Sunday 15 April 2012

Sony Tablet S review

Sony Tablet S review:

   Alright so the Tablet S is getting towards a year old now; it's still repping the Tegra 2, it's only got a normal resolution screen, it's 1280x800, which is about 161 ppi, so no Retina Display here. But it's also going a bit cheaper at the moment, selling for about £300 for the 16GB version in the UK. So, is it worth it? Or should you pony up the extra cash for the Asus Transformer Prime or the new iPad? (£500 and £400 for the 32 and 16GB versions, respectively).

   Let me start off by saying I love the Tablet S. It is strange and a bit plasticky, but it's great. From a design point of view, the wedge shape constantly keeps me engaged; puzzling at why it's not flat like I feel it should be.  The premise is that the tablet is meant to look like a folded over magazine and it does, so much so that one of my uni mates glossed over it because he thought it was a book, if you look to the right you can see what he means. But I can't take my eyes off it, it's strange but it needs to be held and twisted and deciphered. The 'fold' helps when you hold the tablet in portrait because it puts all the weight on the thicker side and makes it comfortable to hold, which is a plus, especially if you're one of them book readery types. The thin end, conversely, is decidedly uncomfortable to hold in any orientation so you will always resort to holding it either on the sides or on the thick end. The design does lend itself to portrait use though, which is something I'm yet to get used to. The plastic casing of the device only really helps to keep the weight down, which is a bit disappointing because it feels a bit hollow when you give it a tap, it's nice to hold but it's no aluminium unibody shell.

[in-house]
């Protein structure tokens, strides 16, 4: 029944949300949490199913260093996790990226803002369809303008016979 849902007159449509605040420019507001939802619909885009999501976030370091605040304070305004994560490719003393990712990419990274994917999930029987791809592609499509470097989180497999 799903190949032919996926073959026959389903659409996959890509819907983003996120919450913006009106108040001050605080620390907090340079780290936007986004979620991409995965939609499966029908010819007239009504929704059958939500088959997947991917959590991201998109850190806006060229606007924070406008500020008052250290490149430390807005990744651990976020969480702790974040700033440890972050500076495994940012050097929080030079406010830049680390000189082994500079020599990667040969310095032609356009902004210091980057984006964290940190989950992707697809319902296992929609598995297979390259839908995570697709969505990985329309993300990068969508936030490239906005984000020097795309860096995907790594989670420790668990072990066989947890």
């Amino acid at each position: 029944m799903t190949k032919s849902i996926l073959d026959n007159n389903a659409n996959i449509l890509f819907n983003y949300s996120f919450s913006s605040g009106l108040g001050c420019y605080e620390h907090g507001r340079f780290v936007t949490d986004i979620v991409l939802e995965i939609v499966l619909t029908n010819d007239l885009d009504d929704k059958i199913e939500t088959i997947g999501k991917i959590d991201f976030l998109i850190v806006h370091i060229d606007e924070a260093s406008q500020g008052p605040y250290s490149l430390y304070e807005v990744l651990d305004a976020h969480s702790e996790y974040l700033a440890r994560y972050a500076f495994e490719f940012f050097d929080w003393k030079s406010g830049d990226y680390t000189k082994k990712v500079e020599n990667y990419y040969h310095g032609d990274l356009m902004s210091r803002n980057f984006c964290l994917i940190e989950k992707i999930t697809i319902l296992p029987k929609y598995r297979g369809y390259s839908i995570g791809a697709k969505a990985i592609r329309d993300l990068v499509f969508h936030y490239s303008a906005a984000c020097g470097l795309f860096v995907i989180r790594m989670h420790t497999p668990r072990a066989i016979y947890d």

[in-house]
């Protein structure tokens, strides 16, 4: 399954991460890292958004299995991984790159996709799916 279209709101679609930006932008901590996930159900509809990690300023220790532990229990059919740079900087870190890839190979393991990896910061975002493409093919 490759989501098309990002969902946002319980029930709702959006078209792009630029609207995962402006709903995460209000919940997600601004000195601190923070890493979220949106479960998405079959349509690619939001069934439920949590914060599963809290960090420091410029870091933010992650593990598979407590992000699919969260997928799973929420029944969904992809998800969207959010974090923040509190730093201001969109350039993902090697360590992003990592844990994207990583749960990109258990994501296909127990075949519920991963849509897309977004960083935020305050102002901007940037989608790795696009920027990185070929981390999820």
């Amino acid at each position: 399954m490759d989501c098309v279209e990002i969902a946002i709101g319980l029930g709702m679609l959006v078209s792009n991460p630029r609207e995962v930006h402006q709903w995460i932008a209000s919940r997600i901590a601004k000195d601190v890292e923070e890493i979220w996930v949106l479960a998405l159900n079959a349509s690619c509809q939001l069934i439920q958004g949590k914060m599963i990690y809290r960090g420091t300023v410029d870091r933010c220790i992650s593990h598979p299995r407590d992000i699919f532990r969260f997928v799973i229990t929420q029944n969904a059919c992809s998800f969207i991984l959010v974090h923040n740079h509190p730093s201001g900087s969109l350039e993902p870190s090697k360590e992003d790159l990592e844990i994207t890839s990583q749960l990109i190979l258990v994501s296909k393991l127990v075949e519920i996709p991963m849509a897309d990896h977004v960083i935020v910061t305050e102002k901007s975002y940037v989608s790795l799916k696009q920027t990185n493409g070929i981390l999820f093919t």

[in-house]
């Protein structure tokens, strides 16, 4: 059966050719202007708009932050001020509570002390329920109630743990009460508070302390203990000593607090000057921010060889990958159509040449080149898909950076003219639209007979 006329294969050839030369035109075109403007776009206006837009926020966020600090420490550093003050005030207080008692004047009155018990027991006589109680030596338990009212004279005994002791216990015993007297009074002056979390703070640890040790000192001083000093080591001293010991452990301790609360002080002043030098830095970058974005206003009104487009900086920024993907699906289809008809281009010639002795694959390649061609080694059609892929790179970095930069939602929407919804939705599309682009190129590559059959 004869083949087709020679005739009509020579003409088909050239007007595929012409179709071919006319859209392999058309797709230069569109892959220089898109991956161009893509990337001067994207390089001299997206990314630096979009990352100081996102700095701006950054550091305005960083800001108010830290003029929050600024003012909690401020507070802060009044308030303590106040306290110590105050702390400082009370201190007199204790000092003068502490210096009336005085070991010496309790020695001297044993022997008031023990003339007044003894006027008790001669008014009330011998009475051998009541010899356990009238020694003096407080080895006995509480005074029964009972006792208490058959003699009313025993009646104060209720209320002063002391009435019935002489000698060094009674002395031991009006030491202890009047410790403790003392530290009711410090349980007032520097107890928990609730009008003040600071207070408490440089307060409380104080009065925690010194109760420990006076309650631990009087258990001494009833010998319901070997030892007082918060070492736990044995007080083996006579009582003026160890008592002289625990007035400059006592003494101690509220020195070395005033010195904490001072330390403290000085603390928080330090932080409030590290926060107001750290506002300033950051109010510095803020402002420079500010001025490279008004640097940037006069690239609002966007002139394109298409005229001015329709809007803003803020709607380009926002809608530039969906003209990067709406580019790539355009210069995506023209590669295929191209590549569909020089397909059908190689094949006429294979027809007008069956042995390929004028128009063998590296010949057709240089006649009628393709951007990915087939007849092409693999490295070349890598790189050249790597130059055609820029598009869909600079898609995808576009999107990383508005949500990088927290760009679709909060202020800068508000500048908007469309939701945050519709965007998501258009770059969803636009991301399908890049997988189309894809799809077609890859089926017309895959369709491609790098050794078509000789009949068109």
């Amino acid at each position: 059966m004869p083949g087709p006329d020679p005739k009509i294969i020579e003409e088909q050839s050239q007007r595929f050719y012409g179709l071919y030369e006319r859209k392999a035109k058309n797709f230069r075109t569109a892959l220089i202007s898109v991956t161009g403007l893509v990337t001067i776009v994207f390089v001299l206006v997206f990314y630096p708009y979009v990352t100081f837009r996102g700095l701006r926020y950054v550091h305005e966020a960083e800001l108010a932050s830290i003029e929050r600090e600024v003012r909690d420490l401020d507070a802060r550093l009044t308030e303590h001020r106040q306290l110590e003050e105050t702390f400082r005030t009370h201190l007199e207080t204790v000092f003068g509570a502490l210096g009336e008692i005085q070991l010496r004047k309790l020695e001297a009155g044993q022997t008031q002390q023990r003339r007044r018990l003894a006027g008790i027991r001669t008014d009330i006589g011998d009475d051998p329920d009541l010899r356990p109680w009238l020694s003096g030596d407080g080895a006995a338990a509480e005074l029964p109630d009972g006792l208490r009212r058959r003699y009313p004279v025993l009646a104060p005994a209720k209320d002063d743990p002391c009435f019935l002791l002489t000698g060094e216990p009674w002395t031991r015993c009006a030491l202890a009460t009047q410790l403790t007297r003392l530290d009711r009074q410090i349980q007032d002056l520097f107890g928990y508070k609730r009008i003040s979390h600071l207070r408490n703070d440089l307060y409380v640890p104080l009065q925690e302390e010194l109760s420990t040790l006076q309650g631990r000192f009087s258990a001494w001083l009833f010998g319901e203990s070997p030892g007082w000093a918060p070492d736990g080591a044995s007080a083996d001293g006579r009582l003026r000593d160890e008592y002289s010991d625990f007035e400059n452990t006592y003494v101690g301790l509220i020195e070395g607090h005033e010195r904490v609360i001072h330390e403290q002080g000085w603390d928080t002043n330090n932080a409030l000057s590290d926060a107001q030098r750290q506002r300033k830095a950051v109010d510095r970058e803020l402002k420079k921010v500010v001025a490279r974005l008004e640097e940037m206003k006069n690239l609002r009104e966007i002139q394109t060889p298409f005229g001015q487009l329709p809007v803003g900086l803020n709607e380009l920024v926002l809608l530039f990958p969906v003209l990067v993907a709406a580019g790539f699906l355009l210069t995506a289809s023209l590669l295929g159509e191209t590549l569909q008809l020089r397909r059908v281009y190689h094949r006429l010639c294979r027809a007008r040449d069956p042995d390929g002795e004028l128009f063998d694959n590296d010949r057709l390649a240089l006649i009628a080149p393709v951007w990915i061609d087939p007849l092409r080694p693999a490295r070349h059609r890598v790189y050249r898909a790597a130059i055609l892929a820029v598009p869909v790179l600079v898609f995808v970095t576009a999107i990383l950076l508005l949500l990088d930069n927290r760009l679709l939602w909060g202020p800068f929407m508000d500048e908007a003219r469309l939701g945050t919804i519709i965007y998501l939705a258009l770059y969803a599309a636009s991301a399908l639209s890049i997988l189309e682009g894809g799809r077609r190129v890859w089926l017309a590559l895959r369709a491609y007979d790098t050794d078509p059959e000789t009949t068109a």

One thing I must add though is that I have owned a 10.1" tablet and  had extensive time with a 7" tablet before and this 9.4" size is my favourite. First I was concerned it was too small but it's just comfortable; thinking back my old tablet was unwieldy and I couldn't hold it up for very long, I always had to rest it on something. This just seems to be comfortable and I think the design definitely helps on this front.
   One of the main questions about last years hardware is; does that Tegra 2 keep up with the modern apps? Well in my experience 100% yes. I haven't had much, if any, slow down at all, the scrolling is always smooth through menus, everything opens up easily as quick as it does on my Galaxy S2 and the processor keeps everything ticking over without any issues. Honeycomb is well known for being a bit more demanding on the processor but Sony have done a great job optimising the software here.  The version of Honeycomb on show here is the 3.2 variety, which is almost as good as it gets and Sony have promised an update to ICS is coming, but we'll have to wait and see when that materialises! Sony being an Android OEM, weren't content with stock Honeycomb and have chosen to add a few things; the first of which is a static bar on the top left of the screen, which has 4 customisable launch icons on it, for those apps you use frequently, which is a useful addition, although the buttons are quite hard to hit so simply adding the shortcut to the homescreen does the same job. The second 'enhancement' is a redesigned app tray which is white and in my opinion rather ugly and seems to be a complete departure from the rest of Sony's design. The stock home screen image is black to show off the tablets Bravia capabilities so I don't fully understand why they've chosen to do this. You can see what it looks like above.